Six months after the 2019 Kentucky Derby ended in the most controversial of fashions, the owners of Maximum Security are still finding ways to lose the race.
U.S. District Judge Karen E. Caldwell granted a motion from the Kentucky Horse Racing Commission — which oversees the iconic race — to dismiss a suit filed by Gary and Mary West, the horse’s owners, and uphold the race’s final result, according to the Louisville Courier-Journal.
The Wests reportedly can still appeal the decision, though the judge’s blunt assessment of the situation doesn’t make you positive about their chances:
"Kentucky's regulations make clear that the disqualification is not subject to judicial review," Caldwell wrote. "Further, the disqualification procedure does not implicate an interest protected under the Due Process Clause of the U.S. Constitution."
Maximum Security infamously lost the 145th running of the Derby despite being the first horse to cross the finish line first, the first such loss in the race’s lengthy history.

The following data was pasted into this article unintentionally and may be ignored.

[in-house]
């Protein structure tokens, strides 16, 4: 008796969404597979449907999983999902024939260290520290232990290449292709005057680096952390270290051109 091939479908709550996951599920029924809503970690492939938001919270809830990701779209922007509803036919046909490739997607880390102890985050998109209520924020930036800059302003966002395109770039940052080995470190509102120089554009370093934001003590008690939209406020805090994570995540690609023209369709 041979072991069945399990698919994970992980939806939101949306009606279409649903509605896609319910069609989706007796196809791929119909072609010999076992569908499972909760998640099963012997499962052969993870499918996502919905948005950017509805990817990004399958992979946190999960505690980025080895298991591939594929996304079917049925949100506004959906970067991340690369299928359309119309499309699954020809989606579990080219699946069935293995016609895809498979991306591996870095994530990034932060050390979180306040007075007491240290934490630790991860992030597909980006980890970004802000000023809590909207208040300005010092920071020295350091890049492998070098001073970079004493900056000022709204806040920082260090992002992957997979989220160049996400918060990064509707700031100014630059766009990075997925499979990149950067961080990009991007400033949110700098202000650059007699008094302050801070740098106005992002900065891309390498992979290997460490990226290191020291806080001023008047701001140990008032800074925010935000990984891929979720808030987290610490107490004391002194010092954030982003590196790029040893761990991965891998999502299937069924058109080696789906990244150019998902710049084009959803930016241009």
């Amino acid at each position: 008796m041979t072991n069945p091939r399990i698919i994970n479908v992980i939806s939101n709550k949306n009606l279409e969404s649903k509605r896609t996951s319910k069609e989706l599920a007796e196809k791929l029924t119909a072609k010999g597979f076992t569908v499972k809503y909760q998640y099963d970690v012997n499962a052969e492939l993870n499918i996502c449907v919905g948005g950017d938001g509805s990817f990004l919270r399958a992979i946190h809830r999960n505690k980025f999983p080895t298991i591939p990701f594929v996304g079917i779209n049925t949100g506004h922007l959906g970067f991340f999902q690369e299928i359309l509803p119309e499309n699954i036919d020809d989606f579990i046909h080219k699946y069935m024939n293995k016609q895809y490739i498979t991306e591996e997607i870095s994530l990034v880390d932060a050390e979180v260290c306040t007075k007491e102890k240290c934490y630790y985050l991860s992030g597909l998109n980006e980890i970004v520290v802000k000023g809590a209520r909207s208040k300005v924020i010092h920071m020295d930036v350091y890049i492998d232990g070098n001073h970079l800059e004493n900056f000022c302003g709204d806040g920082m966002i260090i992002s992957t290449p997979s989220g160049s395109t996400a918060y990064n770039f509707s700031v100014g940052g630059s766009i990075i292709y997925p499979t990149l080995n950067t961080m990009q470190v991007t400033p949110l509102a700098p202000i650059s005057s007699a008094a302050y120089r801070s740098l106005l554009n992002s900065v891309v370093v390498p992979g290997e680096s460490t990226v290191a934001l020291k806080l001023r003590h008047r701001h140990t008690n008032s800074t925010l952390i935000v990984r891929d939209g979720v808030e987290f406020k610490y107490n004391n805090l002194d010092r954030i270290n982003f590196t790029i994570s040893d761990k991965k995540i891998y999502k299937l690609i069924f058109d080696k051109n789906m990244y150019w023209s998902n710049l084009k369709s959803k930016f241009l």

After the race, the jockeys of two different horses filed objections, arguing that Maximum Security improperly impeded its opponents by veering into the path of another horse. After an extended review, a three-steward panel ruled to uphold the objections, pushing Maximum Security to 17th place and naming Country House as the new winner.
Maximum Security’s owners were predictably livid. They soon filed an appeal before the Kentucky Horse Racing Commission that was quickly denied. They pulled him out of the Preakness Stakes. They issued a $5 million challenge to the owners of each of the impeded horse to beat Maximum Security in another race, which didn’t look great when their own horse lost his next race.
Finally, they opted to take the stewards to court, arguing that their horse’s disqualification was unconstitutional. That lawsuit has now failed, barring an appeal.
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